Harvey Calvin Neese was born in Armstrong County, PA on May 5, 1866. He was the first son born after the Civil War ended to John Neese and Mary Ann Emery Neese. Along with his father-in-law, George Emery, John had served in Company M of the 2nd Pa Cavalry, 59th Volunteers. Calvin had two older brothers, George F., born Nov. 16, 1859 and Jacob E., born Sept. 3, 1861. There would be one more son born in Armstrong County, Pa -- William E., born July 19, 1867 -- before the family relocated to Coffee County, Tennessee the next year. Two more brothers, Arthur Monroe, born May 10, 1869, and Robert S., born May 25, 1871, and three sisters, Kate, born April 30, 1873, Mattie, born May 6, 1875, and Mary , born June 11, 1878, would follow before their Mother died, apparently in childbirth, on July 3, 1880.
John Neese and his family came to Tennessee in 1868, along with his in-laws, George and Catherine Hillard Emery. Both families appear on both the 1870 and 1880 Census Records of Coffee County, TN. It is also known that George Emery owned a farm of one hundred acres in Armstrong and Jefferson counties, PA which he sold before coming to Coffee County, Tennessee, where he purchased 125 acres, near the Prairie Plains area. Although this is contrary to family folklore, census records confirm both families existence in Coffee county in both 1870 and 1880, and does not show any evidence of their being present in Armstrong Co., Pa. in either census. After Mary Ann Emery Neese died in 1880, George lived three more himself, dying in 1883, in his 68th year. Catherine Emery had been helping John Neese care for his children during this time, but upon his remarriage to Ann Landers, a short time later, she subsequently sold the land in Coffee County and returned to Redbank Township inArmstrong County, PA., where she purchased 5 acres from her other son, Jacob. Calvin would have two step brothers, Hardy, born Oct. 7, 1885 and John, born October 26, 1890, and one step sister, Minnie, born May 19, 1889, from this second union.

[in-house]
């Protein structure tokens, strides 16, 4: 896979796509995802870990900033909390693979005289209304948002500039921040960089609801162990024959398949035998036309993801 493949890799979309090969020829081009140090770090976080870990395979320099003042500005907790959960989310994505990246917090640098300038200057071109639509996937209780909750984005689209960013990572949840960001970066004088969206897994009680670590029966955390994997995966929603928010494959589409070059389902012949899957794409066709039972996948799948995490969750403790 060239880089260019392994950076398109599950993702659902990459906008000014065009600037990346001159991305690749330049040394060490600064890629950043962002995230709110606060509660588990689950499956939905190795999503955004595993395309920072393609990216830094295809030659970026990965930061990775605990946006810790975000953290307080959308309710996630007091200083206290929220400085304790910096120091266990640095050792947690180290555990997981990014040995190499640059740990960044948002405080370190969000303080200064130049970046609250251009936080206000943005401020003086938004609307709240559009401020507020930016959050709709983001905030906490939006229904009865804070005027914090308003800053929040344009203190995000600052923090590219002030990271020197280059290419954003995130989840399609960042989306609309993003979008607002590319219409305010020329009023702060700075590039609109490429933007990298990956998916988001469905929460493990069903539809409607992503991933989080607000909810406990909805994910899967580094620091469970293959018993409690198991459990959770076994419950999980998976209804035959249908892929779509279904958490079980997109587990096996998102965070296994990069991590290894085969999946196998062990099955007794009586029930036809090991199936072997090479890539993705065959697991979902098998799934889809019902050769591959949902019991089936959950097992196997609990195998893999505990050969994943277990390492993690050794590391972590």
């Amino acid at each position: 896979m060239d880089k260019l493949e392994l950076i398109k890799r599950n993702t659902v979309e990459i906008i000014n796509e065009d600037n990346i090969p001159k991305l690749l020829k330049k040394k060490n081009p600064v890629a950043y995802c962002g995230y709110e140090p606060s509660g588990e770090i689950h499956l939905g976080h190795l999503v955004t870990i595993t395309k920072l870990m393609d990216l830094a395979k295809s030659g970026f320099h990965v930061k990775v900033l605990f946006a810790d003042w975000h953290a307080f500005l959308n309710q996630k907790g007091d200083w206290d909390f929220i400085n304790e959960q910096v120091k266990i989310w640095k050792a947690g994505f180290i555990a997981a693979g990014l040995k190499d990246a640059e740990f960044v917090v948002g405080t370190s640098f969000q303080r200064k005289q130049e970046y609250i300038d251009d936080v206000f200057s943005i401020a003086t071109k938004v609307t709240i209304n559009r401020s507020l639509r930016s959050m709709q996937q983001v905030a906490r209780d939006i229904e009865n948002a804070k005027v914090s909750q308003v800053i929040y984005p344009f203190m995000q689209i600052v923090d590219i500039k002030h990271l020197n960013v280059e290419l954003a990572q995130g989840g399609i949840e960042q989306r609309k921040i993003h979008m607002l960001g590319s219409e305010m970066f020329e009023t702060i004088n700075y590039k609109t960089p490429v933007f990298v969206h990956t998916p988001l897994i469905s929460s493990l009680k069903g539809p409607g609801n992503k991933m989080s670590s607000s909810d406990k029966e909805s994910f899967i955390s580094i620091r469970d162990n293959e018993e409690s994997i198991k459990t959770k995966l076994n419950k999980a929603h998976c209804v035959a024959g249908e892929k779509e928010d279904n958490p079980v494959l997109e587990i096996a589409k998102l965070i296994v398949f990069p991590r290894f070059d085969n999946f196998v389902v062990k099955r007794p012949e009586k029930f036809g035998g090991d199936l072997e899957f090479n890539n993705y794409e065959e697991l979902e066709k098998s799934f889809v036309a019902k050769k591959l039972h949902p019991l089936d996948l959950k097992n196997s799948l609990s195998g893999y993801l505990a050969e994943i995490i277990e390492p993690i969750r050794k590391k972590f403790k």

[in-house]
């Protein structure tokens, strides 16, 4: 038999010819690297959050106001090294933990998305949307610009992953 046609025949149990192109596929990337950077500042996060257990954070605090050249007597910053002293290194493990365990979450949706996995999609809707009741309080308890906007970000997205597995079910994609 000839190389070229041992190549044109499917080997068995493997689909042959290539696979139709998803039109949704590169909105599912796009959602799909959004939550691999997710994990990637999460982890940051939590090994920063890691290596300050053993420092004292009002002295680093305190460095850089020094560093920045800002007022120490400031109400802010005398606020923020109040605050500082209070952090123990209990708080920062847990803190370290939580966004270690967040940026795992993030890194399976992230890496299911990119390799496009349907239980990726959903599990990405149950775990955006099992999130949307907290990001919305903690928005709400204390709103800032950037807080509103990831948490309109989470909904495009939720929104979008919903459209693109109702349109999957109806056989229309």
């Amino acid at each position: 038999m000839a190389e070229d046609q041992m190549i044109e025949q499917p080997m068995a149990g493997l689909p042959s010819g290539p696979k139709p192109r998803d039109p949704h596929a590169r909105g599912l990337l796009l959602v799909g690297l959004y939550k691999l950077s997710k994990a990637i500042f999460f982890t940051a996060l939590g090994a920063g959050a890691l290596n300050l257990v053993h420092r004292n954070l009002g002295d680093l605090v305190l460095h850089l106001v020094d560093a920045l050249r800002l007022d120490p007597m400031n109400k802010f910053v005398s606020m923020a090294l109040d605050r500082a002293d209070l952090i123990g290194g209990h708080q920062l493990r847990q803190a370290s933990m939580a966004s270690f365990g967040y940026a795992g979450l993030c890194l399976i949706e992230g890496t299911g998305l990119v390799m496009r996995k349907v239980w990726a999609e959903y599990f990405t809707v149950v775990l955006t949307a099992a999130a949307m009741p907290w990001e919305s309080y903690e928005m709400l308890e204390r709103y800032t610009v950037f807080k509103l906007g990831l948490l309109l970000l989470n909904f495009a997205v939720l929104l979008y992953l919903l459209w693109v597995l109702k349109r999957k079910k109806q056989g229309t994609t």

In the 1890ís, the financial situation in Tennessee was not all that good. There was a "panic" during that time, and money was in short supply. When gold was discovered out west, it is not surprising that the four Neese boys would get a touch of the fever. Jacob, Calvin, William, and Arthur headed west! In the mid 1890ís thru the turn of the century, Jake, Cal, Will, and Art worked the mines in and around Cripple Creek, Colorado, two of which were the "Clara D" and "Abe Lincoln Mine." From 1902-1905, Cal, Art, and Will shared a house together at 132 W. Warren. It was in the area known as Poverty Gulch, near the mines, and there were many minerís shacks located in this area, although none remain today. As the gold fields played out, Jake and probably Will went even further west and it is known that Jake was in California at the time of the earthquake in 1906. Art and Cal remained in Colorado. Cal married Myrtle Parker on January 30, 1907 in Victor, Co. He was 37, she was 28. From 1912-1913, Cal and Myrtle lived at 410 Colorado Avenue in Cripple Creek, an affluent street of Victorian homes, at the top of a hill overlooking the town. The lot is vacant at 410 where Cal and Myrtle lived, but the one next door remains today. And it was during this time that he became the Night Marshal of the City Police Force of Cripple Creek, Co, and this was where he died on July 3, 1920, shot to death by a friend, Will Sloan, who had had too much to drink.
The following article was picked up by United Press and carried in the Fort Collins Courier front page story on July 3, 1920:
CRIPPLE CREEK MAN CRITICALLY WOUNDS MARSHAL WITH GUN
Cripple Creek, July 3. William Sloan, well known character here is in the city jail today awaiting the outcome of injuries inflicted on Cal Neese, a night marshal, who was shot thru the chest, when he arrested Sloan last night. According to witnesses, Sloan had been on a spree and went down town last night carrying a 45 revolver. After striking Michael Heslin over the head with the butt end of the revolver, Sloan encountered Marshal Neese on Bennett avenue. When placed under arrest by the Marshal, Sloan whipped out his gun and fired two shots, one penetrating the marshalís chest. Neese took Sloanís gun away but immediately collapsed. Physicians say Neese has a slight chance of recovery.